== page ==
The Nduka Obaigbena Phenomenon

By Simon-Kolawole


I recollect vividly as if it happened yesterday — the day I first had a one-on-one with Mr Nduka Obaigbena, editor-in-chief and chairman of THISDAY Newspapers. I had heard so much about him, the good and the bad, and I had always been fascinated by the good. By instinct, I focus more on the positive side of people, partly because I get inspired and partly because of my own glaring imperfections. That meeting was in August 1997. I had been offered the position of assistant editor of The Sunday Newspaper by Mr Eziuche Ubani, who was then the Sunday editor. I was to pioneer a weekly all-colour sports pull-out, named SportsXtra, along with the man who would later become my brother, friend and confidant, Emeka Enechi, now of blessed memory.

Emeka and I had just produced the first edition of SportsXtra but I kept protesting to Ubani over the remuneration. Before I knew it, I found myself sitting in front of the big man himself one evening. Calmly, he asked me what the issue was. I said I was not happy with the pay. He replied: “If you do a good job, you will get whatever you want. Do you know Waziri Adio? He is now in New York as our bureau chief, earning dollars!” I stifled a chuckle. Waziri and I had discussed over the phone the previous day and the dollar part of the story was not terribly earthshaking, but having met the publisher who welcomed me with open arms, I was disarmed. He didn’t know me, probably hadn’t heard of me and had only seen the first edition of SportsXtra. Maybe he liked it.

I would go on to become features editor, Saturday editor and, finally, editor of the daily newspaper over two spells of working with THISDAY between 1997 and 2012. As a life student of journalism, I would say the kind of influence he has had on the Nigerian newspaper landscape is definitely in a class of its own. Since 1859, the Nigerian newspaper industry has been impacted by great entrepreneurs and managers such as Henry Townsend, Nnamdi Azikiwe, Obafemi Awolowo, Babatunde Jose, MKO Abiola, Alex Ibru, Sam Amuka-Pemu, Olu Aboderin, Segun Osoba, Stanley Macebuh and Kabir Yusuf, to name a few. In the annals of the Nigerian media, Obaigbena has by dint of creativity and foresight — as well as the force of resilience — written his name in bold.

For those who don’t know, he started publishing THISDAY in 1995 without owning a printing press. It was thought impossible to publish a daily newspaper without buying a press. That was the first time in our history. Many would soon start following in his footsteps. He brought about a switch to colour printing after many other newspapers had experimented and retreated. Those who said it was impossible soon joined the fray. He turned the back page of the newspaper to the prime location for columnists. It is now industry standard. He eliminated the practice of printing two different editions of the newspaper for the same day. Others followed. He introduced the publication of the full table of daily transactions at the Nigerian Stock Exchange (NSE). It is now, as it were, a law.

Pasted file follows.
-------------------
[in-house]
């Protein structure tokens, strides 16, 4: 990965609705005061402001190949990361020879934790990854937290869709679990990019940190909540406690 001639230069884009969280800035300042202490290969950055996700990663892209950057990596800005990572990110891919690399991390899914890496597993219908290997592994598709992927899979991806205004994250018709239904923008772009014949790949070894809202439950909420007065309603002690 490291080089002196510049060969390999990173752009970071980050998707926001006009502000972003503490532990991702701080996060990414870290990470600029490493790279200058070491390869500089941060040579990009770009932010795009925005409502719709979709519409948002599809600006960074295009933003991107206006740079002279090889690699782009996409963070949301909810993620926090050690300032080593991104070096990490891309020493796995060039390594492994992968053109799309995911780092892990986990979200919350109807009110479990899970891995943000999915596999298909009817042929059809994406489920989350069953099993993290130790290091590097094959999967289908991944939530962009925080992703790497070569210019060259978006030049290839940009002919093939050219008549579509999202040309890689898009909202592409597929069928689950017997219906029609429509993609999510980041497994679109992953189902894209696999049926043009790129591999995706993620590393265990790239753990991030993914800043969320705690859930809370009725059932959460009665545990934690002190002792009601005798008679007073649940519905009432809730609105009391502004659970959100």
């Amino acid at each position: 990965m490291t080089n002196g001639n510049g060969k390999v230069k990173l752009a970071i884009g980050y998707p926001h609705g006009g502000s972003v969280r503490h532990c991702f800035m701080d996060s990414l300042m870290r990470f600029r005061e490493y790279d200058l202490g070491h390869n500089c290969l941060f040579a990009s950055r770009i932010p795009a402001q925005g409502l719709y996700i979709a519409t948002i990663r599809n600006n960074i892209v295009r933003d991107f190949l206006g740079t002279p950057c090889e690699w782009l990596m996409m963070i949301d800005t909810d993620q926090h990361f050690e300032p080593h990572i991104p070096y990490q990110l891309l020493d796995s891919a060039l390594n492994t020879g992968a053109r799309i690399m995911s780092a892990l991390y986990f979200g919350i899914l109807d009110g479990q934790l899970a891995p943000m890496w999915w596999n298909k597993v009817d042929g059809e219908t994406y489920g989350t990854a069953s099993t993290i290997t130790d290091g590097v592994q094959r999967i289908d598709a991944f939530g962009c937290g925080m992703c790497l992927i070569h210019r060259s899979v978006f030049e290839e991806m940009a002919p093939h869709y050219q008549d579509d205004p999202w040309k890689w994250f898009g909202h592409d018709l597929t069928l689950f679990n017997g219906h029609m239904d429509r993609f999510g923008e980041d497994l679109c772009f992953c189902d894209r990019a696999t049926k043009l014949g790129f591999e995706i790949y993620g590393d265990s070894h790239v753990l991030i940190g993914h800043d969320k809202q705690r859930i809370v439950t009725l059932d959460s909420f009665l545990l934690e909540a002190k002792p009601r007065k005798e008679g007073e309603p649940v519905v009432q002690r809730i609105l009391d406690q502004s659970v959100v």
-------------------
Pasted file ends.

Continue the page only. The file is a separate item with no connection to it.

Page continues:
Whenever you see a colourful “style” section in any Nigerian newspaper today, the tribute has to go to Obaigbena, who started it all in 1997. THISDAY Style is arguably the most sought-after weekly supplement on style and fashion in any Nigerian newspaper today. He re-christened rejoinders as “Right of Reply” and that has become part of our media language, tending to suggest that it is somewhere in the Nigerian constitution. In 1998, he introduced “map painting” (as we jocularly call it) to provide at-a-glance previews of how political parties would perform in states and geo-political zones at election times. We have to give credit to whom credit is due. There must be a reason why no politician or business leader jokes with THISDAY.

In times past, Nigerian reporters submitted handwritten scripts. One day, I think in 1997 or 1998, Obaigbena announced that all reports must now be written and filed electronically. In other words, every reporter must learn how to use the computer. For me, it was not strange — I had started using the computer to write my stories as early as 1994 — but many reporters considered this to be a tall order. Obaigbena had a mantra then: “You either change or die!” Everybody at THISDAY eventually made a switch to electronic writing, even if slightly behind schedule, and this soon became the standard in Nigeria’s newsrooms. It is only fitting to describe Obaigbena as the most positively disruptive and innovative entrepreneur in the history of Nigerian media — on the basis of evidence.